flappy bird, Thursday, 22 October 2020 01:35 (three years ago) link

was coming here to post that

Patriotic Goiter (Alfred, Lord Sotosyn), Thursday, 22 October 2020 01:48 (three years ago) link

Young Mr. Lincoln - 7/10
Clouds of Sils Maria - 9/10
Leningrad Cowboys Go America - 10/10
Leningrad Cowboys Meet Moses - 10/10

i'm not sure you get John Ford, flapp

― the ignatius rock of ignorance (Dr Morbius), Sunday, June 10, 2018 12:53 AM (two years ago) bookmarkflaglink

He was right. I'm glad I listened.

flappy bird, Thursday, 22 October 2020 04:46 (three years ago) link


terminators of endearment (VegemiteGrrl), Thursday, 22 October 2020 04:55 (three years ago) link

Love ya 4ever, Morbs aka Pappy <3

SQUIRREL MEAT!! (Capitaine Jay Vee), Thursday, 22 October 2020 10:33 (three years ago) link

Just watched Riley the Cop (1928). A slight farce heavily dependent on Irish-American stereotypes, but the slight farce of a master. RIP Morbz.

Infanta Terrible (, Thursday, 22 October 2020 23:48 (three years ago) link

the best moment in Mister Roberts is the dolly in on Jack Lemmon as he's reading the letter that says that Fonda is dead--going in and out of focus--was directed by Mervyn Le Roy (a retake, requested by Lemmon. Ford upbraided him some months later: "Thought you could do it better, EHHHH??")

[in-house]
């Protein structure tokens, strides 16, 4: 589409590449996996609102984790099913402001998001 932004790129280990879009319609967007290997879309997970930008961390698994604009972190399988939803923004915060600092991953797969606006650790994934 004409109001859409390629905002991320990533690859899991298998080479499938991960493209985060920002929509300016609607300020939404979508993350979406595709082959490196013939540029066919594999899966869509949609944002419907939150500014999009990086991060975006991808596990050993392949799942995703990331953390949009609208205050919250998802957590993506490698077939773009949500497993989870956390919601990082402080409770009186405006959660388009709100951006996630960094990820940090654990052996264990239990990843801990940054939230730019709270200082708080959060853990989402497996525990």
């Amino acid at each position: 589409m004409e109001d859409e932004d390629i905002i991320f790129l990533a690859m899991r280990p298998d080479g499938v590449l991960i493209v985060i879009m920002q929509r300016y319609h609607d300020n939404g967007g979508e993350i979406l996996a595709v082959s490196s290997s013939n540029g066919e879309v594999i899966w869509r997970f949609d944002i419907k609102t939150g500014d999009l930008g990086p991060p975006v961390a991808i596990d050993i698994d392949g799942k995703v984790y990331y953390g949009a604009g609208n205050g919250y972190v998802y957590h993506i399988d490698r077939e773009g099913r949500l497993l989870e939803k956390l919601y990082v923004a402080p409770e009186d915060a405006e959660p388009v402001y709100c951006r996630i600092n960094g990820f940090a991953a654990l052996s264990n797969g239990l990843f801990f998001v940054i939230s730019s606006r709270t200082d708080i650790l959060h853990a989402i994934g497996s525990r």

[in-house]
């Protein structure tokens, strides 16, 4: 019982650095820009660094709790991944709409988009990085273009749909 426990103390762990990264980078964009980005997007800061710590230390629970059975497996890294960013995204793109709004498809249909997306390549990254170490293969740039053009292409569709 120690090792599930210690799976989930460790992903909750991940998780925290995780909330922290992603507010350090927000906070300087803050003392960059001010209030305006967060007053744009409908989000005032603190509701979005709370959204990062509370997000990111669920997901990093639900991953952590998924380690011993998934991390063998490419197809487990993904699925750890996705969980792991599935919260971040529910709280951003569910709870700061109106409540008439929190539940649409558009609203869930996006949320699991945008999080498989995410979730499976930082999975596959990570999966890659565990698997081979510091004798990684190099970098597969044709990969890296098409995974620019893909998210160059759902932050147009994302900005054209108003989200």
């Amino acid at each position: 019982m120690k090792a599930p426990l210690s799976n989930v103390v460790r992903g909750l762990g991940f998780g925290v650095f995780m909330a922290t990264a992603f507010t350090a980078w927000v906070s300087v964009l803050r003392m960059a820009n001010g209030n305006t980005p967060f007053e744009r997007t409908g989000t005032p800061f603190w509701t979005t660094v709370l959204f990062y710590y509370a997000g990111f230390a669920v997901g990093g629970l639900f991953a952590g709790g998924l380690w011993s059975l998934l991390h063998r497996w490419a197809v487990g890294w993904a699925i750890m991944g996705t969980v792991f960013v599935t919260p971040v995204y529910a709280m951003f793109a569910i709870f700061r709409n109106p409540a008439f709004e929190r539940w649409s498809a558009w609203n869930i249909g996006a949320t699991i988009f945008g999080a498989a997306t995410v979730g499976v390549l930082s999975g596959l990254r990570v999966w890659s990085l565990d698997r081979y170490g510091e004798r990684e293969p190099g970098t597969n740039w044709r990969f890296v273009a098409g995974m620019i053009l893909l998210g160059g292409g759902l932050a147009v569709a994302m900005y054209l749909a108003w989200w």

flappy bird, Friday, 23 October 2020 04:11 (three years ago) link

Only one of two movies he made in CinemaScope / 2:35:1. It doesn't look like a Ford film, unlike The Long Gray Line, although so much of it is stuck in that fucking ship, there isn't a lot to do, particularly with such a wide frame. Despite his dislike of the format, The Long Gray Line is a visually interesting and dynamic movie.

flappy bird, Friday, 23 October 2020 04:13 (three years ago) link

For a while, this was on MOVIES! everytime I had lunch. Still haven't seen all of it, but the liberty sequence is amazing, and above that, the stand off between Cagney and Fonda is two legends being legendary at each other in the best way.

"what are you DOING to fleetwood mac??" (C. Grisso/McCain), Friday, 23 October 2020 04:59 (three years ago) link

A slight farce heavily dependent on Irish-American stereotype

One thing about Ford is that his embrace of all sorts of offensive ethnic caricatures for comic relief very much included his own ethnic background, which is weird considering how big of an issue it was for him.